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ed; and their hair black. Thefe nations, in general, have no religion, no fettled notions of morality, and no decency of behaviour. They are chiefly robbers; their wealth confifts in horses, and their skill in the management of them.

THE third variety of mankind, is that of the fouthern Afiatics, or the inhabitants of India. Thefe are of a flender fhape; have long ftraight black hair, and generally Roman nofes. Their complexions are of an olive colour, and, in fome parts, quite black. These people are flothful, luxurious, fubmiffive, cowardly, and effeminate.

The parent Sun himself

Seems o'er this world of flaves to tyrannize;
And, with oppreffive ray, the rofeate bloom
Of beauty blafting, gives the gloomy hue,
And feature grofs: or worse, to ruthless deeds,
Mad jealoufy, blind rage, and fell revenge,
Their fervid fpirit fires. Love dwells not there,
The foft regards, the tenderness of life,
The heart-fhed tear, th' ineffable delight
Of sweet humanity: these court the beam
Of milder climes in felfifh fierce defire,
And the wild fury of voluptuous sense,
There loft. The very brute creation, there,
This rage partakes, and burns with horrid fire.

THE negroes of Africa conftitute the fourth striking variety in the human fpecies: but they differ widely from each other. Thofe of Guinea, for inftance, are extremely ugly, and have an infupportably offenfive fcent; whilft those of Mosambique, are reckoned beautiful, and are untainted with any disagreeable smell. The negroes are, in general, of a black colour; and the downy foftness of their hair which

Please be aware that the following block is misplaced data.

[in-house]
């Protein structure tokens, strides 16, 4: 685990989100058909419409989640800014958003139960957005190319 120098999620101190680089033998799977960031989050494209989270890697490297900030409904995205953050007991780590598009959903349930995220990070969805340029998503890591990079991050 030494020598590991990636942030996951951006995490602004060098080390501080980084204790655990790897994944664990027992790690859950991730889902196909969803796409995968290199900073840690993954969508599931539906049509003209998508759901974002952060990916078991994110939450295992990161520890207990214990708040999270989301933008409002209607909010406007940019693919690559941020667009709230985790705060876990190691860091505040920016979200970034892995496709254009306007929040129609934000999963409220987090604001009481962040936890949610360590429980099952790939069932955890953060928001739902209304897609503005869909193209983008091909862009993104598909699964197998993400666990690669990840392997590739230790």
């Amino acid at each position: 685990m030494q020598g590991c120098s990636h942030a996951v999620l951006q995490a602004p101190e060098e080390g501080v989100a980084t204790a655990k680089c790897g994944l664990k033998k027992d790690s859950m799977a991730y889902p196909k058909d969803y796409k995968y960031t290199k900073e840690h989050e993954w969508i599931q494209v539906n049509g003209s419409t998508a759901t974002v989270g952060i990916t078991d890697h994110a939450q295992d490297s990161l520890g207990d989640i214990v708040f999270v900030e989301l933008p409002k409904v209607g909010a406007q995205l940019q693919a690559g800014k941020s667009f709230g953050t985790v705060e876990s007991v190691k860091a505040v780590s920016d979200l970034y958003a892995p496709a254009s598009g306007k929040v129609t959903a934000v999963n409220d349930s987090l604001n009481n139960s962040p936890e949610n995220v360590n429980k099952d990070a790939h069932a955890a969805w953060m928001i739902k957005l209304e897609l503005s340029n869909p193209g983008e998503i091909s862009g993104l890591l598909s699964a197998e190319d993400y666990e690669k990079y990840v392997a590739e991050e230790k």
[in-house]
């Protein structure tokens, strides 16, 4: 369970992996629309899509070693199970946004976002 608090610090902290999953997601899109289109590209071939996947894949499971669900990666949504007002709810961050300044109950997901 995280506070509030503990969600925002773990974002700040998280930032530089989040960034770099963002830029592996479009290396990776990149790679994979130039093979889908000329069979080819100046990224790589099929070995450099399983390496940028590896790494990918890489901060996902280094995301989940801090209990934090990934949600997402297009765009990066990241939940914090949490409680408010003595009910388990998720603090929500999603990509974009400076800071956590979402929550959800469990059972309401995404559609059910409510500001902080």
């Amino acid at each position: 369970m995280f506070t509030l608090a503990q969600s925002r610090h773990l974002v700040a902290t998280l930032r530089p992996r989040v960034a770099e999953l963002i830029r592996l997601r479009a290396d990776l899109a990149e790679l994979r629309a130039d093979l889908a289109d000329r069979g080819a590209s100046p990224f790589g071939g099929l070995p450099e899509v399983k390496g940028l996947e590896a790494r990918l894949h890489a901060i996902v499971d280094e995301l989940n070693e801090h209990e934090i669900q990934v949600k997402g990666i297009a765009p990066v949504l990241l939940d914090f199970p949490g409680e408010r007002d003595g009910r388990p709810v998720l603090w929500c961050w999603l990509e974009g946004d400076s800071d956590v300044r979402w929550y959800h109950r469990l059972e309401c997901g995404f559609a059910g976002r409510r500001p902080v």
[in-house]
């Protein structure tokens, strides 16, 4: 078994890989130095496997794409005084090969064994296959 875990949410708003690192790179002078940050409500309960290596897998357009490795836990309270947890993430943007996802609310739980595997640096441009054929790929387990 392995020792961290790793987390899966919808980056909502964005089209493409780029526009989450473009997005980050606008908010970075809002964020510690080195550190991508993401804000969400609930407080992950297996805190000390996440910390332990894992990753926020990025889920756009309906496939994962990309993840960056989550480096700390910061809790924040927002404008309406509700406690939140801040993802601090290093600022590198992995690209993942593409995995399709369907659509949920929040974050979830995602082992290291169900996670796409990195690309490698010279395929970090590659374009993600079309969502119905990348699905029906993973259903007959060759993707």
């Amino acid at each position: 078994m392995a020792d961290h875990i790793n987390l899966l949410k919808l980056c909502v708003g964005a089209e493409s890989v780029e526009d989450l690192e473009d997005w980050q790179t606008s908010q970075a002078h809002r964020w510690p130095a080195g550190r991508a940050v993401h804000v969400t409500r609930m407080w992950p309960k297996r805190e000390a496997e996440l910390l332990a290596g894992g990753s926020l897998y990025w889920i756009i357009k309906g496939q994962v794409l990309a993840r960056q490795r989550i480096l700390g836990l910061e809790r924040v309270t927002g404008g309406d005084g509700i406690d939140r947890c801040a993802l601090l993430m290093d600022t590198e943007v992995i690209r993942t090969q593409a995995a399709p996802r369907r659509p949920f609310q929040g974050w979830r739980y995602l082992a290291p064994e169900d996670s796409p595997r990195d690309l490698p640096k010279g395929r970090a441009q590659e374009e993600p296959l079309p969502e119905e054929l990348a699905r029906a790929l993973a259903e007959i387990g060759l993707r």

grows upon their fkin, gives a fmoothness to it, refembling that of velvet. The hair of their heads is woolly, fhort, and black; but their beards often turn grey, and fometimes white. Their nofes are flat and fhort, their lips thick and tumid, and their teeth of an ivory whiteness.

THE intellectual and moral powers of these wretched people, are uncultivated; and they are fubject to the most barbarous defpotifm. The favage tyrants, who rule over them, make war upon each other for human plunder; and the wretched victims, bartered for fpirituous liquors, or the wares of Birmingham and Manchester, are torn from their families, their friends, and native land, and configned, for life, to mifery, toil, and bondage. 21 KT

THE native inhabitants of America, make a fifth race of men. They are of a copper colour; have black, thick, ftraight hair; flat nofes, high cheekbones, and fmall eyes. They paint the body, and face, of various colours; and eradicate the hair of their beards, and of other parts, as a deformity. Their limbs are not fo large and robuft, as thofe of the Europeans. They endure hunger, thirft, and pain, with astonishing firmnefs and patience; and, though cruel to their enemies, they are kind and just to each other.

THE Europeans, may be confidered as the last variety of the human kind. But it is unneceffary to enumerate the perfonal marks which distinguish them, as every day affords you opportunities of making fuch obfervations. I fhall only fuggeft to you, that they enjoy fingular advantages from the fairness of their complexions. The face of the African black, or of the olive-coloured Afiatic, is a